Apple on Monday agreed to pay a $50 million settlement in a class-action lawsuit over so-called butterfly keyboards, a component of some MacBook laptops that has left many users fuming with frustration at typing errors.
The butterfly keyboard, a thin model intended to provide greater precision, ultimately turned out not to be as graceful as the nectar-seeking creature’s fluttering wings. Many customers complained that characters repeated when pressed or did not appear on their screen at all. Some said the devices had keys that felt sticky and didn’t respond consistently.
The type meltdowns sparked a class-action lawsuit filed in 2018, leading to the settlement filed Monday night after four years of litigation in the San Jose Division of the U.S. District Court in the Northern District of California. Apple said the agreement was not an admission that it was wrong.
U.S. District Judge Edward J. Davila has yet to approve the proposal, said Simon S. Grille, a lawyer for the plaintiffs.
“Plaintiffs are pleased to submit to court for approval their $50 million settlement with Apple, which would resolve many years of disputes over the MacBook butterfly keyboard,” said Mr. Grille and Steven A. Schwartz, a plaintiff, in a statement. “MacBook buyers across the country are eligible to participate.”
As a result of the agreement, Apple was soon able to make amends to MacBook users who received repairs from 2015 to 2019 on a laptop with a faulty butterfly keyboard. Customers said the company was aware of the defect on these MacBooks; Apple offered free repairs to customers with the faulty keyboards in 2018 and then phased them out.
The company has proposed paying amounts ranging from $50 to $395 to affected customers.
The lawsuit represents buyers of about 15 million computers, the court documents said.
Apple strongly denies liability,” the court documents read. The company did not respond to a request for comment.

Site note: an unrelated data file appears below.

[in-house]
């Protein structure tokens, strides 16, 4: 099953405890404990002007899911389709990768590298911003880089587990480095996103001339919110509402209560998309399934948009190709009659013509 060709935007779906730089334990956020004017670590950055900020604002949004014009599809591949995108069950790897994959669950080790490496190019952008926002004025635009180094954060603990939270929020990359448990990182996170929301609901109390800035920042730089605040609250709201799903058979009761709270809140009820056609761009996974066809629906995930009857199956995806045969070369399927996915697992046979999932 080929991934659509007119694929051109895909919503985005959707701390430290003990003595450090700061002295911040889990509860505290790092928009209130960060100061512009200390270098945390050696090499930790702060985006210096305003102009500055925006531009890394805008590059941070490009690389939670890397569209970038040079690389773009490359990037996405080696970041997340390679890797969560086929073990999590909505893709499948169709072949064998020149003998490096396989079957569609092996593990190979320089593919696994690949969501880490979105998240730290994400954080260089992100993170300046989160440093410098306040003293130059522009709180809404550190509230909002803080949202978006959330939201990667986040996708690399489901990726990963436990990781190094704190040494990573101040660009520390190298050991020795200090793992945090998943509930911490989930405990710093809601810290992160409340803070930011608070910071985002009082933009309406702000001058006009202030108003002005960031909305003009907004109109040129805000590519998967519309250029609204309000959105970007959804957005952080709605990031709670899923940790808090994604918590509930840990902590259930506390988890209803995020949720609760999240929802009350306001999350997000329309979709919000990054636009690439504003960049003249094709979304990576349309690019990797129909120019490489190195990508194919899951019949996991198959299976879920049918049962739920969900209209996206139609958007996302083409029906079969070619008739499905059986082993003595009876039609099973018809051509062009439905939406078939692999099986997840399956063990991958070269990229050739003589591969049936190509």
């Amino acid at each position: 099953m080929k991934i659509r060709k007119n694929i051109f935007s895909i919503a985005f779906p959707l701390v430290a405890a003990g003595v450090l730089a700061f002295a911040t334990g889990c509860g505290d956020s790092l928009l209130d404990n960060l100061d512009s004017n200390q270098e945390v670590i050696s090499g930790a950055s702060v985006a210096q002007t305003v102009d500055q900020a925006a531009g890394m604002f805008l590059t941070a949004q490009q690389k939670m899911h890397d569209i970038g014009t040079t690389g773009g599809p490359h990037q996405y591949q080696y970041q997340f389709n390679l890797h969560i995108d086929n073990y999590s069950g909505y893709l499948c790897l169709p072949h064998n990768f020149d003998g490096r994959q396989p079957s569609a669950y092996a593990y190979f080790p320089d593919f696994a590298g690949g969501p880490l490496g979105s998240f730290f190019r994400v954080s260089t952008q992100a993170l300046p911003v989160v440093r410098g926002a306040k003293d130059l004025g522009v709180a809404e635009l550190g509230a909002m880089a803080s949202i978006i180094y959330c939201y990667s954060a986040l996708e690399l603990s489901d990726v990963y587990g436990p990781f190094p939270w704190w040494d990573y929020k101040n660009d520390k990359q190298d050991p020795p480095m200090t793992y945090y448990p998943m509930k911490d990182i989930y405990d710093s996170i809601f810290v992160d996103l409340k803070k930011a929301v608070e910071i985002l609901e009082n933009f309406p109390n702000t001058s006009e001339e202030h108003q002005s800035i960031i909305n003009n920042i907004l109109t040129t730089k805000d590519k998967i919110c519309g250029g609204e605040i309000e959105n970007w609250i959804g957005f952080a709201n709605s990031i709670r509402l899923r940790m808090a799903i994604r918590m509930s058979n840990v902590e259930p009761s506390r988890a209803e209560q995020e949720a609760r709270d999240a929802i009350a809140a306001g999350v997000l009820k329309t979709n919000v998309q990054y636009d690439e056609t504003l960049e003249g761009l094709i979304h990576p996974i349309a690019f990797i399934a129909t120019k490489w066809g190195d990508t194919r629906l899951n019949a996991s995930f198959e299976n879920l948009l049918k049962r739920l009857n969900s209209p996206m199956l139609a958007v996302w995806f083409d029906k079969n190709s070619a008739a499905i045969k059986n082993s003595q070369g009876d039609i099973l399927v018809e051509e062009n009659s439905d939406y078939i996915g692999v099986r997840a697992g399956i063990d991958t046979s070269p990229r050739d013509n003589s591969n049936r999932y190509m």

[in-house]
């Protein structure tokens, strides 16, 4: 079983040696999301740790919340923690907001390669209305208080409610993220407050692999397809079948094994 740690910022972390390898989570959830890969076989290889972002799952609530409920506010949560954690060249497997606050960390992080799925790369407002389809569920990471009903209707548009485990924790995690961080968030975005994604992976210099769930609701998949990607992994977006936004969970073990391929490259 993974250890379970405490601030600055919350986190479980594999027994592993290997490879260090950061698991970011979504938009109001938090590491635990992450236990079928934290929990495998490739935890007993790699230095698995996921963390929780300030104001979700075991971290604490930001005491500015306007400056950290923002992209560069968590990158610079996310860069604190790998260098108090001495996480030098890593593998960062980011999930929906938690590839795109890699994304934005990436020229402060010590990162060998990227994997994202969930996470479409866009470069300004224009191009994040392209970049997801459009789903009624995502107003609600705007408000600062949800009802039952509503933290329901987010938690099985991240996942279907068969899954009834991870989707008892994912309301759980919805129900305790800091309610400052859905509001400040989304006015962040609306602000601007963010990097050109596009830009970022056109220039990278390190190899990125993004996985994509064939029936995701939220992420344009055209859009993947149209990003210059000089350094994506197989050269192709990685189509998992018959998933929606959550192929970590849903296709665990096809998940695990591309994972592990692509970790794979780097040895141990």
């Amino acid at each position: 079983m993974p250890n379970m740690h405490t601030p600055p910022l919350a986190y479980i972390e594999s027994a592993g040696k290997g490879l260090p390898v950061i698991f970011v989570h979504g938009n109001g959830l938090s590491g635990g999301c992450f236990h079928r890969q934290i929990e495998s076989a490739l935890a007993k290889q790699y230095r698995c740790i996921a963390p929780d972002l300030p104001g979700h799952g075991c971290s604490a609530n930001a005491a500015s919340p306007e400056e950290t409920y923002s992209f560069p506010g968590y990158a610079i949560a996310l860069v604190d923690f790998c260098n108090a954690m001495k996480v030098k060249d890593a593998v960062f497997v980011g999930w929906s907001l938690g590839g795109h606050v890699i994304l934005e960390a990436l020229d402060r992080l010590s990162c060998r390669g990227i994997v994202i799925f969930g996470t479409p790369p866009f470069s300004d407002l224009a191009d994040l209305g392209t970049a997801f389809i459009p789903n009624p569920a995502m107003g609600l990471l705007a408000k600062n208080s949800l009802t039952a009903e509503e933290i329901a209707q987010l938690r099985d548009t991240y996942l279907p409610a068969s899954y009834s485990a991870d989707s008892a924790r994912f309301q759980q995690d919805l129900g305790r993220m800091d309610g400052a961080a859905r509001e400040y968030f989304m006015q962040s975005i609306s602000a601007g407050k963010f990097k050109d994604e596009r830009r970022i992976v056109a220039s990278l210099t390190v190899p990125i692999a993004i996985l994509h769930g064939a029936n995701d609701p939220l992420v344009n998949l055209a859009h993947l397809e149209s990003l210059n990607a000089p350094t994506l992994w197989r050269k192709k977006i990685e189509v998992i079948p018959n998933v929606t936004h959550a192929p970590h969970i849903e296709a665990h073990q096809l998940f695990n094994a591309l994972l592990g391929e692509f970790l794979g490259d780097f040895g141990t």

“The proposed settlement to resolve this matter does not constitute an admission of guilt or any wrongdoing by Apple,” the agreement said.
Anyone in the United States who has received repairs for keyboard problems for MacBooks purchased from 2015 to 2017, MacBook Pros from 2016 to 2019, and MacBook Airs from 2018 to 2019 can claim a portion of the settlement. The company will consider customers who have received replacements of a “top case” – including the battery, the touch-sensitive pointing device known as a trackpad, the speakers and keyboard – or of a “keycap”, which refers to the covers for letters on the keyboard.
“All Settlement Class Members who have gone to Apple or an authorized service provider and have received a ‘Top Case Replacement’ or a ‘Keycap Replacement’ within four years of the purchase date of their classroom computer are eligible for a cash payment,” according to the court documents. .
Customers are categorized into one of three groups, depending on the extent of repairs their devices have received at that time.
The first group includes people who have received two or more replacement top cases, the court documents said. They get a maximum of $395.
The second group – users who received a replacement top case that didn’t solve their problems – will receive up to $125. The third group includes people who have replaced a keycap, but not the entire top case. They are eligible for up to $50.
Many customers will be contacted by Apple, but people can also make claims with documentation showing that repairs have been made.
Plaintiffs representing the consumers plan to seek awards of up to $5,000 each of the settlement money, the court documents said.
Apple introduced the troubled keyboards with an “all-new MacBook” in 2015. The butterfly referred to a new switching mechanism that extended like wings beneath the keys, unlike the more common and thicker scissor-shaped switches. The keyboard was billed as “34 percent thinner” and “four times more stable” than the previous scissor model. But it also seemed prone to collecting dust and experiencing other problems. Soon customer complaints started.
Over the next five years, Apple tried to tweak the keyboard in updated models before completely abandoning it in 2020, when all of its laptops included a redesigned and well-received keyboard that reinstated the scissor switches.
Jesus Jimenez reporting contributed.